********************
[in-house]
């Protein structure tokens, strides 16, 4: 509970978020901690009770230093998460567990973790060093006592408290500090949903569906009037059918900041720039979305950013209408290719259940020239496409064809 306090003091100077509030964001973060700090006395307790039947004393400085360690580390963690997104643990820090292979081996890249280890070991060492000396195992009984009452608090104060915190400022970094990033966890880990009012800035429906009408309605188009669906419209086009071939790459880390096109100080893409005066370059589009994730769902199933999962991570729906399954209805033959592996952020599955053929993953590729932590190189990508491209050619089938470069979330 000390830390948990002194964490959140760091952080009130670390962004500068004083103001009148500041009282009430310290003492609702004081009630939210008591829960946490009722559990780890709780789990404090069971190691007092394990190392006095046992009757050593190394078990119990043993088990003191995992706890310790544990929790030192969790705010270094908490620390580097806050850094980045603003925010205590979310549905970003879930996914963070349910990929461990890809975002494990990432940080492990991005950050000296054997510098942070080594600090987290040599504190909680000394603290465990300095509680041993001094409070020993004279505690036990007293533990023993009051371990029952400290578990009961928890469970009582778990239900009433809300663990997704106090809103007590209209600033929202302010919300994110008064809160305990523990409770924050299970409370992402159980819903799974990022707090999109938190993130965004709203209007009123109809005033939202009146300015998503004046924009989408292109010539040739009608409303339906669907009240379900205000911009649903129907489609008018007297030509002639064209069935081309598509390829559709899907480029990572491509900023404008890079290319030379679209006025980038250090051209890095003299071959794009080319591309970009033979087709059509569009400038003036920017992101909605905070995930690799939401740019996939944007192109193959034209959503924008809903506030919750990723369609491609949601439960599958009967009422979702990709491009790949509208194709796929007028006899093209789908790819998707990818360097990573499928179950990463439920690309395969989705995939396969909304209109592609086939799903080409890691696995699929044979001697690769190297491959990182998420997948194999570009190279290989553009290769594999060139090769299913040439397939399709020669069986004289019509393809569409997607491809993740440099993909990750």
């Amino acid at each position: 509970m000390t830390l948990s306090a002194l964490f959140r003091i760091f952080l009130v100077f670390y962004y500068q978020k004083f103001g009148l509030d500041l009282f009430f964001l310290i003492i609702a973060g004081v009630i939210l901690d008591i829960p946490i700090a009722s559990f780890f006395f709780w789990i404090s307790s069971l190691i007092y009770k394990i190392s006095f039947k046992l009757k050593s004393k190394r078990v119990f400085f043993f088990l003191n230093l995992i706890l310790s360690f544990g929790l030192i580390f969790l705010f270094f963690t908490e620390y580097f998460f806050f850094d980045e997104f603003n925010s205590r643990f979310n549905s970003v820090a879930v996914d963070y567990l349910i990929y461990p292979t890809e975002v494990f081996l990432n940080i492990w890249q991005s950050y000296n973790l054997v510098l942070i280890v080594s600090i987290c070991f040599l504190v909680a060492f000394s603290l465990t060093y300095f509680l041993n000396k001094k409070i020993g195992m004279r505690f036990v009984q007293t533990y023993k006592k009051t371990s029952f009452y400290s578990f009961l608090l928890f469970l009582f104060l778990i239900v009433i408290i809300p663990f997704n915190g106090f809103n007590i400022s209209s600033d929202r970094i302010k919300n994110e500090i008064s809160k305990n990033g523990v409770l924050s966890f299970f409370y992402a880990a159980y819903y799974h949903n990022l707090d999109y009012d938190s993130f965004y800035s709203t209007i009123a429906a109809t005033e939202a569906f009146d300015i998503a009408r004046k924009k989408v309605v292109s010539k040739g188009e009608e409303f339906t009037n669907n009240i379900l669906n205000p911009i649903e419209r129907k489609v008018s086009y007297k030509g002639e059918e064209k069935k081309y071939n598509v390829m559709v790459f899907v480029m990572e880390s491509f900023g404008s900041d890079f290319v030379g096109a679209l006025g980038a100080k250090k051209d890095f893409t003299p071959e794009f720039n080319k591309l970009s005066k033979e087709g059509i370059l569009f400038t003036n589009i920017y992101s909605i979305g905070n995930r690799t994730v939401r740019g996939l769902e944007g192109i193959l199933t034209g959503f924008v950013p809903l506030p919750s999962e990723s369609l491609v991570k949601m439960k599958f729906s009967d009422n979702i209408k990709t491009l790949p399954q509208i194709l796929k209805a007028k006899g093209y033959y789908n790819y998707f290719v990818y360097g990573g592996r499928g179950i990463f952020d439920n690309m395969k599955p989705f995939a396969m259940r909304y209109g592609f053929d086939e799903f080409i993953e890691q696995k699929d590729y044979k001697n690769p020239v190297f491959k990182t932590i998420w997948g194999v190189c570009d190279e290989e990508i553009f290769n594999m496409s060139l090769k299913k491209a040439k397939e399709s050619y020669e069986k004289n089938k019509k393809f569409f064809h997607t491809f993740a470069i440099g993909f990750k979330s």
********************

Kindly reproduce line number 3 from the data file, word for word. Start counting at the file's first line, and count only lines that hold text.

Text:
């Amino acid at each position: 509970m000390t830390l948990s306090a002194l964490f959140r003091i760091f952080l009130v100077f670390y962004y500068q978020k004083f103001g009148l509030d500041l009282f009430f964001l310290i003492i609702a973060g004081v009630i939210l901690d008591i829960p946490i700090a009722s559990f780890f006395f709780w789990i404090s307790s069971l190691i007092y009770k394990i190392s006095f039947k046992l009757k050593s004393k190394r078990v119990f400085f043993f088990l003191n230093l995992i706890l310790s360690f544990g929790l030192i580390f969790l705010f270094f963690t908490e620390y580097f998460f806050f850094d980045e997104f603003n925010s205590r643990f979310n549905s970003v820090a879930v996914d963070y567990l349910i990929y461990p292979t890809e975002v494990f081996l990432n940080i492990w890249q991005s950050y000296n973790l054997v510098l942070i280890v080594s600090i987290c070991f040599l504190v909680a060492f000394s603290l465990t060093y300095f509680l041993n000396k001094k409070i020993g195992m004279r505690f036990v009984q007293t533990y023993k006592k009051t371990s029952f009452y400290s578990f009961l608090l928890f469970l009582f104060l778990i239900v009433i408290i809300p663990f997704n915190g106090f809103n007590i400022s209209s600033d929202r970094i302010k919300n994110e500090i008064s809160k305990n990033g523990v409770l924050s966890f299970f409370y992402a880990a159980y819903y799974h949903n990022l707090d999109y009012d938190s993130f965004y800035s709203t209007i009123a429906a109809t005033e939202a569906f009146d300015i998503a009408r004046k924009k989408v309605v292109s010539k040739g188009e009608e409303f339906t009037n669907n009240i379900l669906n205000p911009i649903e419209r129907k489609v008018s086009y007297k030509g002639e059918e064209k069935k081309y071939n598509v390829m559709v790459f899907v480029m990572e880390s491509f900023g404008s900041d890079f290319v030379g096109a679209l006025g980038a100080k250090k051209d890095f893409t003299p071959e794009f720039n080319k591309l970009s005066k033979e087709g059509i370059l569009f400038t003036n589009i920017y992101s909605i979305g905070n995930r690799t994730v939401r740019g996939l769902e944007g192109i193959l199933t034209g959503f924008v950013p809903l506030p919750s999962e990723s369609l491609v991570k949601m439960k599958f729906s009967d009422n979702i209408k990709t491009l790949p399954q509208i194709l796929k209805a007028k006899g093209y033959y789908n790819y998707f290719v990818y360097g990573g592996r499928g179950i990463f952020d439920n690309m395969k599955p989705f995939a396969m259940r909304y209109g592609f053929d086939e799903f080409i993953e890691q696995k699929d590729y044979k001697n690769p020239v190297f491959k990182t932590i998420w997948g194999v190189c570009d190279e290989e990508i553009f290769n594999m496409s060139l090769k299913k491209a040439k397939e399709s050619y020669e069986k004289n089938k019509k393809f569409f064809h997607t491809f993740a470069i440099g993909f990750k979330s």